This past week has been an important one for CONCACAF at both the club and national levels, with MLS having their first sustained success against Liga MX clubs in the CONCACAF Champions League, and the first details of the CONCACAF Nations League.
Most of us are familiar with Liga MX’s domination of the CONCACAF Champions League. Since the introduction of the format, in 2008, all nine previous champions have been from Liga MX. In fact, seven of the nine runners-up have also been Liga MX clubs, with Real Salt Lake in 2010/2011 and Montreal Impact in 2014/2015 being the only non-Liga MX clubs to make it to the final. Going one step further, of the tournaments 36 semi-finalists, just seven (Salt Lake, Toronto, Los Angeles, Seattle, Montreal, Dallas, and Vancouver) have been from MLS. Needless to say, it has not been a positive showcase for MLS. There are plenty of suggestions as to why this has occurred, including the talent discrepancy and scheduling issues (MLS is in preseason while Liga MX are already into their Clausura season).
This week, the quarter-finals of the 2017/2018 tournament began, with Toronto FC hosting UANL, Seattle Sounders hosting Guadalajara, and Tijuana hosting New York Red Bulls. Surprising to most, MLS clubs had the clean sweep in the three matches, with TFC winning 2-1, Seattle 1-0, and New York defeating Tijuana 2-0 in Mexico. We will have to wait until the return legs next week, to see if there might be a changing of the guard, especially with Toronto and Seattle having to travel to Mexico to play; the often-difficult task for MLS clubs. However, with the influx of Targeted Allocation Money in MLS, leading to more mid-level talent and club depth, this could be a turning point in Champions League, which sees this tournament finally become competitive.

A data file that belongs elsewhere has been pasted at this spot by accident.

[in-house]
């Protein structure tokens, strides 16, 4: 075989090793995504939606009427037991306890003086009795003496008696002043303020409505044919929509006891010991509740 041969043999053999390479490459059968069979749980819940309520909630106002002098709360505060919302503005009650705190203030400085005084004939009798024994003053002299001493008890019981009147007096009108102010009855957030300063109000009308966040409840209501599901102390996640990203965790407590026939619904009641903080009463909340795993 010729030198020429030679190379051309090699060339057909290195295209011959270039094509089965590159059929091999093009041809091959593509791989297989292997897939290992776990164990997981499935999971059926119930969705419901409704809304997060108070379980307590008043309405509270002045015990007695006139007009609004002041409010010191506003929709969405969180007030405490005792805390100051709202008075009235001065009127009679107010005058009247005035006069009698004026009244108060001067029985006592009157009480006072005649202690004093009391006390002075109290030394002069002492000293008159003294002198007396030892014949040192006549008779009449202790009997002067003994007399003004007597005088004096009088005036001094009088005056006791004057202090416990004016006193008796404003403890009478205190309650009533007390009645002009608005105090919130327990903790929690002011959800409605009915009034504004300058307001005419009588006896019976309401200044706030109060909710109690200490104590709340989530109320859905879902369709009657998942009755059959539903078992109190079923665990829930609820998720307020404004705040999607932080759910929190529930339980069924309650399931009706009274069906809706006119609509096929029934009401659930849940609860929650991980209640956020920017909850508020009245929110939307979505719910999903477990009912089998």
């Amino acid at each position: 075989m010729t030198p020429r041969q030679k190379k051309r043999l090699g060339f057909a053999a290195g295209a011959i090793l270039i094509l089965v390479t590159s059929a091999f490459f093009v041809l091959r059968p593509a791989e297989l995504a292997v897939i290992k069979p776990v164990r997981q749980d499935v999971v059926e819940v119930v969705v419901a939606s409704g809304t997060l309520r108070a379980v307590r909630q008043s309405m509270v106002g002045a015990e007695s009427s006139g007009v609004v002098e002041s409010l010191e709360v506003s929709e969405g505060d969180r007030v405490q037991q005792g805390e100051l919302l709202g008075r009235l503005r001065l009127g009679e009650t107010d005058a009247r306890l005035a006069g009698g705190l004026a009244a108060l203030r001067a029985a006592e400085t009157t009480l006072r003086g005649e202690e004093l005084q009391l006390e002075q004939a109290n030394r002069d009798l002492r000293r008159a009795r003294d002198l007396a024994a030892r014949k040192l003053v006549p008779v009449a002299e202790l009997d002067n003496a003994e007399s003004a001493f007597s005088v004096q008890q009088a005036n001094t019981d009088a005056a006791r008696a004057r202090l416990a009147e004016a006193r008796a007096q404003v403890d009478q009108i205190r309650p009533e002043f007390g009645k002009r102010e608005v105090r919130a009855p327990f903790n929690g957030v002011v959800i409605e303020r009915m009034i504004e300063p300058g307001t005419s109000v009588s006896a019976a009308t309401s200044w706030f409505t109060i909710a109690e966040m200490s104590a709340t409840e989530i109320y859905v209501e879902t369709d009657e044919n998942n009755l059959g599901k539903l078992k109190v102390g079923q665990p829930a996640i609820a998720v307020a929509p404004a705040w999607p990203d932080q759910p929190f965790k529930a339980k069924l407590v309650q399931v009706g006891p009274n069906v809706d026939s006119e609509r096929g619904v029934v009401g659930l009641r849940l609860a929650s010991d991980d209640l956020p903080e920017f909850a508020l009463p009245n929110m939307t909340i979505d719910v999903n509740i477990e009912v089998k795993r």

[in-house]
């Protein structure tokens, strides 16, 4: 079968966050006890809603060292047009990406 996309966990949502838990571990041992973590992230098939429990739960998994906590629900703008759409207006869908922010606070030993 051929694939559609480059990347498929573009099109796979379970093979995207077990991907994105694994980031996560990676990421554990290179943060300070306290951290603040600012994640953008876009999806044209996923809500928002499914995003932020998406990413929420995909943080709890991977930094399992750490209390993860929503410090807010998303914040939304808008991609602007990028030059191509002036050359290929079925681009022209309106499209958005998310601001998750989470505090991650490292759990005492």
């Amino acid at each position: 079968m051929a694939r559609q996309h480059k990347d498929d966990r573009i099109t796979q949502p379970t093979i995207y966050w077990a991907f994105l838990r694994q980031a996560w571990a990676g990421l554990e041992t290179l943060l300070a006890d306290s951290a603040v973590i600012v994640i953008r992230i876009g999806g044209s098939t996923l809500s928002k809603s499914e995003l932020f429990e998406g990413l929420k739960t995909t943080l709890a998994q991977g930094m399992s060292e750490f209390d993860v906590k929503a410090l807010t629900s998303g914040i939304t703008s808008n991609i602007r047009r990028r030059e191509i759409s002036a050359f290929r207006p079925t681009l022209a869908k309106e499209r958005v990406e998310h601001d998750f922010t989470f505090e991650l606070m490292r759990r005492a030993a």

Monday also saw CONCACAF provide the first details about the newly formed Nations League, set to replace friendlies during international breaks. Beginning in September, and concluding in March, the initial phase of the Nations League will see the 34 nations, including Canada, not in the 2018 hexagonal World Cup qualifying play four qualifying matches to determine the CONCACAF Ranking Index -the six nations which played in the hexagonal are automatically ranked 1-6. The Ranking Index will then be used to seed the three Nations Leagues. The Leagues will crown a champion each ‘edition’, will be used to qualify for the Gold Cup, and will feature promotion and relegation. The theory behind the Leagues is to provide regular competition for smaller nations within CONCACAF, with the objective being to develop soccer across all of CONCACAF. One could argue that the reason small nations such as Iceland are currently making waves on the international scene is because they are forced to play regular matches against powerhouses like Germany, Spain, Belgium, France, etc. The desire is to see that begin to occur in CONCACAF, with the top teams benefiting as well from stiffer, regional, competition.
The top six finishers in the four qualifying matches will be placed in Division A, with the six hexagonal nations, while the top 10 finishers will qualify for next year’s Gold Cup.
Canada’s first match will be away to U.S. Virgin Islands, in September, followed by a home match against Dominica in October, away to St. Kitts & Nevis in November, and then home to French Guiana in March. The ranking tournament will be our first chance to see newly hired manager John Herdman in competitive action (Canada does play in a friendly March 24th).
What are your thoughts on the surprising MLS results in Champions League this week? Or are you not surprised? Do you see this as a closing of the gap between Liga MX and MLS or just an anomaly?
What about the Nations League? Do you feel that it will improve the quality of nations in CONCACAF? Are you concerned that Canada might not make the top six, or potentially the top 10?